Texas power grid CEO fired in wake of last month's fatal blackouts

HALEY YAMADA
·2 min read

Bill Magness, CEO of the Electric Reliability Council of Texas, was fired on Wednesday in the wake of February's deadly blackouts that left millions without electricity and heat in freezing temperatures.

As power grid manager, Magness was given a 60-day termination notice by the company's board of directors. He has not released a statement yet on his termination, but he informed the board that he will not seek or accept severance pay, according to an updated employment agreement.

PHOTO: Bill Magness, President and CEO of the Electric Reliability Council of Texas (ERCOT), testifies before the Texas Senate Business and Commerce Committee in Austin, Texas Feb. 25, 2021. (Bob Daemmrich/Zuma Press)
PHOTO: Bill Magness, President and CEO of the Electric Reliability Council of Texas (ERCOT), testifies before the Texas Senate Business and Commerce Committee in Austin, Texas Feb. 25, 2021. (Bob Daemmrich/Zuma Press)

"The ERCOT Board is expected to begin an immediate search for a new President and CEO, and will continue to discuss the transition plan at future meetings during this time period," the agency said in a statement.

ERCOT, which oversees 90% of the state's power grid, came under fire for downplaying the severity of the winter weather, according to state legislators. Texas Gov. Greg Abbott was among a group of state leaders who called for Magness to resign because of his role in one of the worst power outages in U.S. history.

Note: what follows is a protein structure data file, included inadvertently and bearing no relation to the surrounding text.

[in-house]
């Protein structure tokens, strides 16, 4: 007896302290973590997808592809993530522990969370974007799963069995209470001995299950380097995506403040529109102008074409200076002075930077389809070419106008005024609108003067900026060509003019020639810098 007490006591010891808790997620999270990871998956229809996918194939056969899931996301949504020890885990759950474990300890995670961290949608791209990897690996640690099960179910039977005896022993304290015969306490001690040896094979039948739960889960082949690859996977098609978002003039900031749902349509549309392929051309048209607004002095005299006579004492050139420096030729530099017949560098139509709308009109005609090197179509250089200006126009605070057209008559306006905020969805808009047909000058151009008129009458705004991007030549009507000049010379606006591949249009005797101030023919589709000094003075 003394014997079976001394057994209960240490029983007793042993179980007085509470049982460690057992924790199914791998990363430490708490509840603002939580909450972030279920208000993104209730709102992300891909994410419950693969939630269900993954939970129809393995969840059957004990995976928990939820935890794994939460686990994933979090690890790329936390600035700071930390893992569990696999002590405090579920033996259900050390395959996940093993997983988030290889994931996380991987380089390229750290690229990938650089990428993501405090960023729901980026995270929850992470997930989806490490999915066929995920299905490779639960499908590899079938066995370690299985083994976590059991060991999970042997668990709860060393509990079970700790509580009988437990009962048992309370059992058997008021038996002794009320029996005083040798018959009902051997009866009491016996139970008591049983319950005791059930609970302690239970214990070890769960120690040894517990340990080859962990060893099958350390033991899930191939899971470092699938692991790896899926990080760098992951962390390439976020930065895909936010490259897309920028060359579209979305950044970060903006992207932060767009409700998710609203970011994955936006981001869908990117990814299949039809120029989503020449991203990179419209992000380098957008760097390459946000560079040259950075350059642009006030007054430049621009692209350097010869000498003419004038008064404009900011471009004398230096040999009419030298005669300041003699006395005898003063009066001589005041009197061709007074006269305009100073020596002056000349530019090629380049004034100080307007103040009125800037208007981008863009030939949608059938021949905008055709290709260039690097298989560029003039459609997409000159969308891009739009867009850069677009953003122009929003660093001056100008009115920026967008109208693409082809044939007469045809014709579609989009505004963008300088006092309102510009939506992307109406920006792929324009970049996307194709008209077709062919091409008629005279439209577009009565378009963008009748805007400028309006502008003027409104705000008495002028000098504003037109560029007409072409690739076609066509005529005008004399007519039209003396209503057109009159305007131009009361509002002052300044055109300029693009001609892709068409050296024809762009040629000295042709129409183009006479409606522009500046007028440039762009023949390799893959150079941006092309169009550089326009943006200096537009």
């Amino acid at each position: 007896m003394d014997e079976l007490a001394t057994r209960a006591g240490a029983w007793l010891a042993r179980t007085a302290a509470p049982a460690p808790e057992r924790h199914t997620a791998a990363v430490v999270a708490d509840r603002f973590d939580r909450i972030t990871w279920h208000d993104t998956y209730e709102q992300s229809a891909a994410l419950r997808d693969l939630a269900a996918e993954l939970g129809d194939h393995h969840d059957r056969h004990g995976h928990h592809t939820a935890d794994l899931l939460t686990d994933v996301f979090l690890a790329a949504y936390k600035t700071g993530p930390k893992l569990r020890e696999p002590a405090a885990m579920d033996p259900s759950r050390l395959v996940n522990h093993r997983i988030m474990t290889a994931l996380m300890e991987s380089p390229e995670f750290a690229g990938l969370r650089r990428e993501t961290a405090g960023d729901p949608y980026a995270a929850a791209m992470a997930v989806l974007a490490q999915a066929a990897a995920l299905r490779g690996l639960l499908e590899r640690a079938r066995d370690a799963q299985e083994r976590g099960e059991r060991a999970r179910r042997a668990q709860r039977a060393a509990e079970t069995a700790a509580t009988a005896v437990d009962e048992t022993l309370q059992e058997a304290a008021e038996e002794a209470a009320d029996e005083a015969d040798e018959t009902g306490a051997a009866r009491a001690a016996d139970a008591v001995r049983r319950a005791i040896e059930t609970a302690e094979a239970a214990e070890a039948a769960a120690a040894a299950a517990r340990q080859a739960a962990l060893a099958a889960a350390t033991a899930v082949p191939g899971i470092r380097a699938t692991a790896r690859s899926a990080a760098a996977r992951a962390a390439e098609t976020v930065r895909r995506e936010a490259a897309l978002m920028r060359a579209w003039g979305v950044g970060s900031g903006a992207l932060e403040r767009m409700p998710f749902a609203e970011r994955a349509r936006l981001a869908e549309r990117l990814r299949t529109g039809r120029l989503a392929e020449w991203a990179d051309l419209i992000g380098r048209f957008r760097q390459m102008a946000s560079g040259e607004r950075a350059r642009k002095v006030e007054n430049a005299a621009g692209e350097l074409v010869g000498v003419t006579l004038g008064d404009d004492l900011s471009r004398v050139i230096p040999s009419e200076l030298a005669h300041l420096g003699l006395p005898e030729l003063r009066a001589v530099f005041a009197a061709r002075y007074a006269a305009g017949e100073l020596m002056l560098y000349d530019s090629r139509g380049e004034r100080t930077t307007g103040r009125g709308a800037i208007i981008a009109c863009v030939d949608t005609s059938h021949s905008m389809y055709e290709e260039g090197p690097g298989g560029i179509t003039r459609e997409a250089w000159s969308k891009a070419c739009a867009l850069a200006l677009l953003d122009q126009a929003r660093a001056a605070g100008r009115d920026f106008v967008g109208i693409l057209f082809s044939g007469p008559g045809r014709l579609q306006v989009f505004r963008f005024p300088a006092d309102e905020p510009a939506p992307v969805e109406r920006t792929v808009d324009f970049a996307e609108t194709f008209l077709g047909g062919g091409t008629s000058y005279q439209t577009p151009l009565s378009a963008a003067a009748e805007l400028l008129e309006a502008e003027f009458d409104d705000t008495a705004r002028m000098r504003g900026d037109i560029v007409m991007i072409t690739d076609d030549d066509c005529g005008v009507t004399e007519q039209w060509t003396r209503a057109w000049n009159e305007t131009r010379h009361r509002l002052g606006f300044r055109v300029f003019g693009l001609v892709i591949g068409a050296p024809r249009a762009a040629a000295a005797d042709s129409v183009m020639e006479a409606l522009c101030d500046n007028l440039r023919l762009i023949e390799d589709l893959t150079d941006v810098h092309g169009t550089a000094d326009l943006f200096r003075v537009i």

MORE: Texas energy executives face state lawmakers for catastrophic grid failure

"They downplayed the severity of it, at the same time telling me and the public that they were fully prepared for it," Abbott said at the Feb. 25 hearing. "Texans suffered last week in ways they shouldn't have to suffer."

Magness, who testified at the hearing, claimed that the scale of forced blackouts was necessary in preventing an even larger energy failure.

MORE: Fallout from Texas energy crisis that left millions in the dark continues

"We came dangerously close to losing the entire electric system," Magness said. "I'd say [ERCOT] worked from keeping us from going into a blackout that we'd still be in today -- that's why we did it."

At least 40 people have died due to the severe weather in Texas, according to The Associated Press.

Magness became the second senior official to leave his position at ERCOT while at least six board members have resigned in the aftermath of the blackouts.

Texas power grid CEO fired in wake of last month's fatal blackouts originally appeared on abcnews.go.com